Why Investing Is Better Than Saving

I was recently speaking to a college-age family member, and I asked him if he was saving. He said, “Saving? Sure, I do it all the time.” I said, “Tell me more.” He said, “Andrew, I save, then six months from now, I spend it later.” I laughed and said, “That’s not saving. That is delayed spending.”

Saving is only storing your money. On the other hand, investing is all about multiplying your money and putting your money to work for you. So why is investing better than saving?

The Downside of Savings Products
Savings accounts, money market accounts, and CDs—or Certificates of Deposit—are not designed to beat inflation or provide a return that is exponentially powerful so you can retire on the funds.

In my office that provides financial advising, we call CDs “Certificates of Disappointment.” These accounts are great for your emergency fund that we encourage everyone to have—but if you want to invest your money so it can multiply, this is not the place.

Think about saving as only a parking spot for your money. If you don’t begin investing, you’re more likely to have someone convince you to take it from your parking space to their parking place because everyone is marketing to you.

Dangers of Inflation

Investing is so important because inflation is so serious. Inflation is where things get more expensive over time and the dollar loses value. A tide is rising while you’re standing still. Having savings in the bank allows you to float, but as the tide rises, you begin to drown.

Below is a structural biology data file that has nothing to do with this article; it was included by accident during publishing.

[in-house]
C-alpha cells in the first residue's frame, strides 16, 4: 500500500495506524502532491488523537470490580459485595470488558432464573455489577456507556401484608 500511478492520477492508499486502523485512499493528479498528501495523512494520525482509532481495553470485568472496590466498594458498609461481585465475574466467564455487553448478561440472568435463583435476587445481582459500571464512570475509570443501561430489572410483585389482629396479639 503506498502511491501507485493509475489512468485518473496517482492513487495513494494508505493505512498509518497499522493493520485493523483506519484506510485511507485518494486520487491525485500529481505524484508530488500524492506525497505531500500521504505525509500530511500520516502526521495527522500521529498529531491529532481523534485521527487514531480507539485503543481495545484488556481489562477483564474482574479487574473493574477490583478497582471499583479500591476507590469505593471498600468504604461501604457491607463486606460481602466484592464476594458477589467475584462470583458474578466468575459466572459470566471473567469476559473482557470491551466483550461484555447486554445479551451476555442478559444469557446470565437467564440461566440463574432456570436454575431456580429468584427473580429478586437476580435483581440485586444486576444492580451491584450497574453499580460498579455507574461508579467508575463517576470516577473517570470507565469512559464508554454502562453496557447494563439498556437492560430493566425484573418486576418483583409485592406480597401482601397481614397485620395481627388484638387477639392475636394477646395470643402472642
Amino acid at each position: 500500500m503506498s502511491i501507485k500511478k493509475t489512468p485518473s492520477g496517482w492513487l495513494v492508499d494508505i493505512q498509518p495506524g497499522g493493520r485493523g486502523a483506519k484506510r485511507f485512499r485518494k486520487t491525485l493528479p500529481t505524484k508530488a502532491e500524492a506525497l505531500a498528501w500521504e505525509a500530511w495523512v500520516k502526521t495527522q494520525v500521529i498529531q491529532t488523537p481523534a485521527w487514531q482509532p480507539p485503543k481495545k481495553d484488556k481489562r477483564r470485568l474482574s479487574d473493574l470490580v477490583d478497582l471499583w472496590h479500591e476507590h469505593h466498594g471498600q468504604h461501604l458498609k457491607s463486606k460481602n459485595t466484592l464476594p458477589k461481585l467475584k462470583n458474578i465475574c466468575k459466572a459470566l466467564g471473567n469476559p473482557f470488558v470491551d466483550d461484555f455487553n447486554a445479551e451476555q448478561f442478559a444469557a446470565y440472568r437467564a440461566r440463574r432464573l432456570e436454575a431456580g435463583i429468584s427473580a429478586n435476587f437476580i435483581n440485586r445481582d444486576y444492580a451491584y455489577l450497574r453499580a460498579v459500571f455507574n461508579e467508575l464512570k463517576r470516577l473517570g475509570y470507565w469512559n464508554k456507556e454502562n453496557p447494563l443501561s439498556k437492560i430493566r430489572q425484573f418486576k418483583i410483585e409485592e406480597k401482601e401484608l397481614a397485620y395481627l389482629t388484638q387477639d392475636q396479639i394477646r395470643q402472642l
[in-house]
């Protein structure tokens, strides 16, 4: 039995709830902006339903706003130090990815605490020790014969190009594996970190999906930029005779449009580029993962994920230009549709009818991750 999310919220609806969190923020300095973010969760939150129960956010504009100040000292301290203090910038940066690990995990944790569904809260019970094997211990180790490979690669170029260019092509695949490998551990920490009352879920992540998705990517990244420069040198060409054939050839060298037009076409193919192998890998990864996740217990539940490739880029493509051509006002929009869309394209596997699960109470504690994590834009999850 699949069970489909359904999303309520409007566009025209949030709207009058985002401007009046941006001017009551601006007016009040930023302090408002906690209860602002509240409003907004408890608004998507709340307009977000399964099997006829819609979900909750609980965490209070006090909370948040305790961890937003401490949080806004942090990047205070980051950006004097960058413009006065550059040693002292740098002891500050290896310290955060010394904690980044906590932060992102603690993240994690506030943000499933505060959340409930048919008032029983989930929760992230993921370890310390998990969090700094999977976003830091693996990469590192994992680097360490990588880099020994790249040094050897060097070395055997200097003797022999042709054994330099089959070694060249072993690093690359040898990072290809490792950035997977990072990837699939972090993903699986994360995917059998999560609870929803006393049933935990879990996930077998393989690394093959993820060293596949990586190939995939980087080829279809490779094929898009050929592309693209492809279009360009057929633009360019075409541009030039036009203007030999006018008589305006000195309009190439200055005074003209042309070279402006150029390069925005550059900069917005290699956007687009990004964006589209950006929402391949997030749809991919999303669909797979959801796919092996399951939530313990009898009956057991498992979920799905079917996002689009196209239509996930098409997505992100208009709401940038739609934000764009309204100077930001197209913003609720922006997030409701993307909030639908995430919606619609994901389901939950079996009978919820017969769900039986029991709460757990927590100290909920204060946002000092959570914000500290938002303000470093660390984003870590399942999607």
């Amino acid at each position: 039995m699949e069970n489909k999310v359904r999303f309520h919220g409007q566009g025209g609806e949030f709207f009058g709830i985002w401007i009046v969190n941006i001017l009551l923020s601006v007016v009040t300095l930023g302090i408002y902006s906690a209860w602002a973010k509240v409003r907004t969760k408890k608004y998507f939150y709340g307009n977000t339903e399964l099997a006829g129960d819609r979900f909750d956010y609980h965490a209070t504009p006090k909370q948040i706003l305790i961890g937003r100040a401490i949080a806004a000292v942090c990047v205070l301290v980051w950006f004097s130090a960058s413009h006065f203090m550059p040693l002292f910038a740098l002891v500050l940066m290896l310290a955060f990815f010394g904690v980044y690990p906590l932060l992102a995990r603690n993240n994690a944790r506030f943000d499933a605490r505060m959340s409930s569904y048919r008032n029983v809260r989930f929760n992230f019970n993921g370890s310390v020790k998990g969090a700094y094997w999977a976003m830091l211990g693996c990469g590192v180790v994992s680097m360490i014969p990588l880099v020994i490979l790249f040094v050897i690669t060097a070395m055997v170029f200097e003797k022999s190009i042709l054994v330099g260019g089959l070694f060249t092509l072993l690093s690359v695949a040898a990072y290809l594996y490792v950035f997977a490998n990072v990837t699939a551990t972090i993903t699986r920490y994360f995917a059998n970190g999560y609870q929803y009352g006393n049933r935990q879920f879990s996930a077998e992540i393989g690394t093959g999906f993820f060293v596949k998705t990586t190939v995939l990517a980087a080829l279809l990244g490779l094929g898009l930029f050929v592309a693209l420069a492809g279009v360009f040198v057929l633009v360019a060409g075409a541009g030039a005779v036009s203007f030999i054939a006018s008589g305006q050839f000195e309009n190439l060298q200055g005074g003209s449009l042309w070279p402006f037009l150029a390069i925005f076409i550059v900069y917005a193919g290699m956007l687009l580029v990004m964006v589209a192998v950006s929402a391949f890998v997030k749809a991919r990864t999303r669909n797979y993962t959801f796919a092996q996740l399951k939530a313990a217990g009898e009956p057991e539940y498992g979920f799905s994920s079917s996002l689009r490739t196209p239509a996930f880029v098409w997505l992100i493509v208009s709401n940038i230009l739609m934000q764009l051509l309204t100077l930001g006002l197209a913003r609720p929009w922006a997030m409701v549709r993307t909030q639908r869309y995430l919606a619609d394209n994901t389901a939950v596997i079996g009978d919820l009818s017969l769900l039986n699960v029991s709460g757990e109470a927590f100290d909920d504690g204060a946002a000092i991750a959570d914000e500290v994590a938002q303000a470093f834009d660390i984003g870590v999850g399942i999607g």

Your money will depreciate with inflation if it’s not invested properly. A 1-2% return in your CD just isn’t going to keep up with inflation, especially at the rate that supplies and costs are increasing. People don’t think about this, but inflation risk needs to be considered when evaluating conservative investments, such as bonds, bond funds and money market funds as long-term investments.

While your investment may post gains over time, it may actually be losing value if it does not at least keep pace with the rate of inflation. Investing creates the opportunity for your money to grow faster than prices are increasing.

The chart below traces the growth of asset classes over time. Notice that the US dollar decreased in value while investments like gold, bonds, and stocks increased. The dollar losing value is inflation at work and why investing is so important.

One key financial habit we’ve covered today is don’t just save—invest! It’s not what you make, it’s what you keep that counts. It’s less about the number of dollars you’ve saved, and more about strategies you use with your savings.

So get your money off the sidelines, and start investing today. You may be asking, “Where do I start?” Great question. We’ve been releasing a series of blogs on investing basics, so check them out today!

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